Tuesday, May 07, 2013

Summing up Adams v. Beshear so far

Kentucky Governor Steve Beshear wants to win his fight for assuming the ObamaCare unfunded mandate without addressing funding or mandates.

We should not let him do it.

In open court next Monday, Beshear's lawyers will claim mere taxpayers can't stop his recklessness because no one can demonstrate "prejudice to their rights as taxpayers or a loss to the Commonwealth." But that just isn't true.

The Kentucky Health Benefit Exchange will be funded "from revenues generated by the Exchange" according to Beshear's executive order creating said exchange. That means starting October 1, 2013 Kentuckians will start paying money to buy health insurance that they haven't had to pay before. This change was created without legislative action of any kind. That violates Sections 27, 28 and 230 of the Kentucky Constitution.

By itself, this action violates the rights of taxpayers to not have their pockets picked without legislation first being properly enacted. If that isn't prejudicial to their rights, what is?

Worse, the Exchange executive director told the Associated Press in January that tobacco settlement funds currently set to go elsewhere would be re-directed toward Exchange expenses. These funds could theoretically be appropriated in the next budget when federal funds run out, but one would have to expect ObamaCare to suddenly not be politically poisonous for that to happen. Fat chance.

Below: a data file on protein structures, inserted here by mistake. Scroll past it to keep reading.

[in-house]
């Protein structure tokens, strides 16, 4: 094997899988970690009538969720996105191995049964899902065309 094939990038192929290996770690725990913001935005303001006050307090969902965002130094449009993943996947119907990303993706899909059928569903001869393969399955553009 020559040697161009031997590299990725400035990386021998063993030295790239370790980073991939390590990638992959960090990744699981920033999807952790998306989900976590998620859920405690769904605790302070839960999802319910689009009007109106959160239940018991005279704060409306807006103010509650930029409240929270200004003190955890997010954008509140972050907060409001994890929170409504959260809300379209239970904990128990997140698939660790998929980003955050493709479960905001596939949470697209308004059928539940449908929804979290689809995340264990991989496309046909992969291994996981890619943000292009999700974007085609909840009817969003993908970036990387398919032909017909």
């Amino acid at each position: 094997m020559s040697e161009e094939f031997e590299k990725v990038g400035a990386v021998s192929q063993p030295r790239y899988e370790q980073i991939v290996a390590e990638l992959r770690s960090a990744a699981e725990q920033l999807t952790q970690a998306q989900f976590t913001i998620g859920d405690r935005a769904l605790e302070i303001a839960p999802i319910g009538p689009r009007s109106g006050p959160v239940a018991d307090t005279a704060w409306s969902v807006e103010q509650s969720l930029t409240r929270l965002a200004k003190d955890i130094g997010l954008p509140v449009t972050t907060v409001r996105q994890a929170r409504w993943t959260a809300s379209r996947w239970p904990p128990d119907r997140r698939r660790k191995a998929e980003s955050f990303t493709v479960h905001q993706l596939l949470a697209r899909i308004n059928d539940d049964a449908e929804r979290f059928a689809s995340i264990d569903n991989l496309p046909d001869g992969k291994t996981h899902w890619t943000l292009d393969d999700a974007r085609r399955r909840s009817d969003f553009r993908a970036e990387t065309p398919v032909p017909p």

Further, "losses to the Commonwealth" have already begun with the accrual of pension benefits for Exchange employees in one of the worst funded state retirement systems in the nation. Those losses are not speculative, nor are the inevitable cost overruns in the exchange that will fall in the next budget biennium, but can only be prevented by stopping the Governor in this one.

The issue of timing is also critical to the Governor's motion to dismiss to be heard on May 13. If all the harm is only potential harm in the next budget cycle, then he might have a point. But that is not the case. Despite his insistence that there are no new taxes in the Exchange, the truth is that new insurance taxes will be charged to consumers starting this October 1. The Exchange executive director has said at different times that operational costs would be met solely through a redirected existing insurance tax or through a combination of a new exchange tax and redirected tobacco settlement funds or no taxes whatsoever -- his current, not at all believable story.

Governor Beshear has much more work to do to make the case for the Kentucky Health Benefit Exchange. The legislature must hold him accountable, as must the courts and taxpayers. The Constitution already has.